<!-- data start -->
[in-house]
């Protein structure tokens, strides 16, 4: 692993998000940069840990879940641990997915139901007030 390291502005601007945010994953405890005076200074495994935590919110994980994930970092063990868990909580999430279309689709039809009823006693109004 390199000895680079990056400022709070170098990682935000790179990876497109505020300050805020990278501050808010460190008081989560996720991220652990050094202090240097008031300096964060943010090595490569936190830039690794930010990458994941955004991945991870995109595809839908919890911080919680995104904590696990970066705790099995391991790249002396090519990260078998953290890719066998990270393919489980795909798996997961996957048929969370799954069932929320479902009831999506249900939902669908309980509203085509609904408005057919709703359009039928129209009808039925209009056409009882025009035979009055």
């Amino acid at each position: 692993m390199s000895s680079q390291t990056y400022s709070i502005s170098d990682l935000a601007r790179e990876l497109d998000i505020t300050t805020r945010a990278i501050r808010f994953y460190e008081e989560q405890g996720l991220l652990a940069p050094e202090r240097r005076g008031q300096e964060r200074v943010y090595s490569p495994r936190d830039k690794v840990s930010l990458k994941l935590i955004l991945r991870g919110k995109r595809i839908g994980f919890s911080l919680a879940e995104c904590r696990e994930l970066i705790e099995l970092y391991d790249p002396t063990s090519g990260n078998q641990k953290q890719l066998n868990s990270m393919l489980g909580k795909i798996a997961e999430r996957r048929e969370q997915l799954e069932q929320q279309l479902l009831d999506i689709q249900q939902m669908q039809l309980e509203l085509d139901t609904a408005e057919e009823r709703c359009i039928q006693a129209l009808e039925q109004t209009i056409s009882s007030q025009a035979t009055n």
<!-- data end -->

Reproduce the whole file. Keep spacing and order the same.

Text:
[in-house]
């Protein structure tokens, strides 16, 4: 692993998000940069840990879940641990997915139901007030 390291502005601007945010994953405890005076200074495994935590919110994980994930970092063990868990909580999430279309689709039809009823006693109004 390199000895680079990056400022709070170098990682935000790179990876497109505020300050805020990278501050808010460190008081989560996720991220652990050094202090240097008031300096964060943010090595490569936190830039690794930010990458994941955004991945991870995109595809839908919890911080919680995104904590696990970066705790099995391991790249002396090519990260078998953290890719066998990270393919489980795909798996997961996957048929969370799954069932929320479902009831999506249900939902669908309980509203085509609904408005057919709703359009039928129209009808039925209009056409009882025009035979009055």
């Amino acid at each position: 692993m390199s000895s680079q390291t990056y400022s709070i502005s170098d990682l935000a601007r790179e990876l497109d998000i505020t300050t805020r945010a990278i501050r808010f994953y460190e008081e989560q405890g996720l991220l652990a940069p050094e202090r240097r005076g008031q300096e964060r200074v943010y090595s490569p495994r936190d830039k690794v840990s930010l990458k994941l935590i955004l991945r991870g919110k995109r595809i839908g994980f919890s911080l919680a879940e995104c904590r696990e994930l970066i705790e099995l970092y391991d790249p002396t063990s090519g990260n078998q641990k953290q890719l066998n868990s990270m393919l489980g909580k795909i798996a997961e999430r996957r048929e969370q997915l799954e069932q929320q279309l479902l009831d999506i689709q249900q939902m669908q039809l309980e509203l085509d139901t609904a408005e057919e009823r709703c359009i039928q006693a129209l009808e039925q109004t209009i056409s009882s007030q025009a035979t009055n």